The phrase “blessed be” is found in many modern magical traditions. Although it appears in some Pagan paths, it’s typically more likely to be used in a NeoWiccan context. It’s a traditional greeting, and to say “Blessed be” to someone indicates that you wish good and positive things upon them.
The phrase’s origins are a bit more murky. It is part of a longer ritual which is included in some Gardnerian Wiccan initiation ceremonies. During that rite, the High Priest or High Priest delivers what it known as the Five Fold Kiss, and recites,Blessed be thy feet, which have brought thee in these ways,
Blessed be thy knees, that shall kneel at the sacred altar,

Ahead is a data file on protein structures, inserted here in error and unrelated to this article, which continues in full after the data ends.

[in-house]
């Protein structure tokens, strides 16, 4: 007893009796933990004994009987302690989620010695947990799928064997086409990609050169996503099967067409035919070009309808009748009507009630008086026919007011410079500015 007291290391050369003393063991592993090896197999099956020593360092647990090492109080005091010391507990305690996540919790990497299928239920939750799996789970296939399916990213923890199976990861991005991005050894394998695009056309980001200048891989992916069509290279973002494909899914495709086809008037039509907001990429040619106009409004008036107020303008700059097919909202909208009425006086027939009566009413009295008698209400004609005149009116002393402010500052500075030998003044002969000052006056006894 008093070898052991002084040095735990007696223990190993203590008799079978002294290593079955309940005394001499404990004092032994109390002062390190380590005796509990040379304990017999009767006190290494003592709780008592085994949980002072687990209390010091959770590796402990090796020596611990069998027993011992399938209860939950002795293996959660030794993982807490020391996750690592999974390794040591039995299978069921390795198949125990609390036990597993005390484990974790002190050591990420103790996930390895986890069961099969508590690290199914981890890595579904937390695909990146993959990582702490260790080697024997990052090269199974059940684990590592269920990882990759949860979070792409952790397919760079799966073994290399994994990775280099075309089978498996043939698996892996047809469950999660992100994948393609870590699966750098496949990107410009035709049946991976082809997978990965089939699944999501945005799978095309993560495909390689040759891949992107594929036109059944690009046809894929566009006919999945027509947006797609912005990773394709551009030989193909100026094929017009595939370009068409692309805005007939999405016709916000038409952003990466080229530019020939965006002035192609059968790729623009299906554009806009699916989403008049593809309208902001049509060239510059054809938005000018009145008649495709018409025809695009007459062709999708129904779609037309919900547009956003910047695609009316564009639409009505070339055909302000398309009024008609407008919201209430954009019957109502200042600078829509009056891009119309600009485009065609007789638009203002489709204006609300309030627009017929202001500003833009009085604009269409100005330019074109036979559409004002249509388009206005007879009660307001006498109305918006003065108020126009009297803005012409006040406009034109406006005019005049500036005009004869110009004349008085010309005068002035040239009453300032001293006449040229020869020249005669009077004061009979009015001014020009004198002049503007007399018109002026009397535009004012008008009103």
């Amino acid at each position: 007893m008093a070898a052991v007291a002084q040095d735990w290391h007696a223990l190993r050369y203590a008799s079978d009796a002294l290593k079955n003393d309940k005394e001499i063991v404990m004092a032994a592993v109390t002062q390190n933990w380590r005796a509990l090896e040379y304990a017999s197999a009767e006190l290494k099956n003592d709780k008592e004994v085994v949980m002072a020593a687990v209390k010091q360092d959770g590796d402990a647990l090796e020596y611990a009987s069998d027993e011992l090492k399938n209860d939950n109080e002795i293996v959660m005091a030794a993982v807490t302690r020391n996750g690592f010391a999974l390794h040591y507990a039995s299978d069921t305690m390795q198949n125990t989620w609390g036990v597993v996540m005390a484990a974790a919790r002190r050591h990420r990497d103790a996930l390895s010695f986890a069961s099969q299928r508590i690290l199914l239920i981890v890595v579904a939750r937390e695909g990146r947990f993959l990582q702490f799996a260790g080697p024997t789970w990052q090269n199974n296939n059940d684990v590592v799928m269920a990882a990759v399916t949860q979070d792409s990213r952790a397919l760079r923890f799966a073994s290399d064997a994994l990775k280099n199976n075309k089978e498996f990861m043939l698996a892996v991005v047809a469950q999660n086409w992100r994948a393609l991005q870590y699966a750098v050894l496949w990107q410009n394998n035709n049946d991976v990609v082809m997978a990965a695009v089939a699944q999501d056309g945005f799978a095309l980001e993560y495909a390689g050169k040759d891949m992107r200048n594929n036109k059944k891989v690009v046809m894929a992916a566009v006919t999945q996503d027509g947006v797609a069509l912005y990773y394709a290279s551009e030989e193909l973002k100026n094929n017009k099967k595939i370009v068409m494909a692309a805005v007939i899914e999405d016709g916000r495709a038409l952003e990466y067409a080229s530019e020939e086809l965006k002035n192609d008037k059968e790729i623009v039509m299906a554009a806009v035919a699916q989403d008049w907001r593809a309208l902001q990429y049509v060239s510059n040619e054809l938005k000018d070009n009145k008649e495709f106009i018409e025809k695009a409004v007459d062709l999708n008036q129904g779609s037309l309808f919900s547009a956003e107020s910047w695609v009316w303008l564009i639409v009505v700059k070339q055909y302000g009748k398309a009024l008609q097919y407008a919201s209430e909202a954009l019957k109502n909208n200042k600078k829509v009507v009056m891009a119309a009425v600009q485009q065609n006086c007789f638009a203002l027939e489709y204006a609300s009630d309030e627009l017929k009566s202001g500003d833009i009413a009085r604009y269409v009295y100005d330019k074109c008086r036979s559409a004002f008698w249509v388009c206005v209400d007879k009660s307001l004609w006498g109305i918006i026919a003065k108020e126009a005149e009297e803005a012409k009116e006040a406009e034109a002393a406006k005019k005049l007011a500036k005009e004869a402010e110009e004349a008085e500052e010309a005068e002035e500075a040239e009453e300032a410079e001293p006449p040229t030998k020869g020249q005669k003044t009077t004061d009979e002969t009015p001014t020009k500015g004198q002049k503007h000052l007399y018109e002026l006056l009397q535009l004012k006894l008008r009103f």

Blessed be thy womb, without which we would not be,
Blessed be thy breasts, formed in beauty,
Blessed be thy lips, that shall utter the Sacred Names of the gods.
It’s important to keep in mind that Wicca is a newer religion, and many of its terms and rituals are rooted in Thelema, ceremonial magic, and hermetic mysticism. As such, it’s not surprising that many phrases – including “Blessed be” -- appear in other places long before Gerald Gardner incorporated them into his original Book of Shadows.
In fact, the King James Bible includes the verse, “Blessed be the name of the Lord.”
Like many other phrases in the Pagan lexicon, there is no universal rule that you must use “Blessed Be” as a greeting or in a ritual context. If your tradition requires it, then feel free to incorporate it – otherwise, it’s entirely up to you.
Pronunciation: Bless-ed be
Also Known As: Blessings, Bright Blessings
Examples: The High Priestess welcomed the group by saying, "Blessed Be."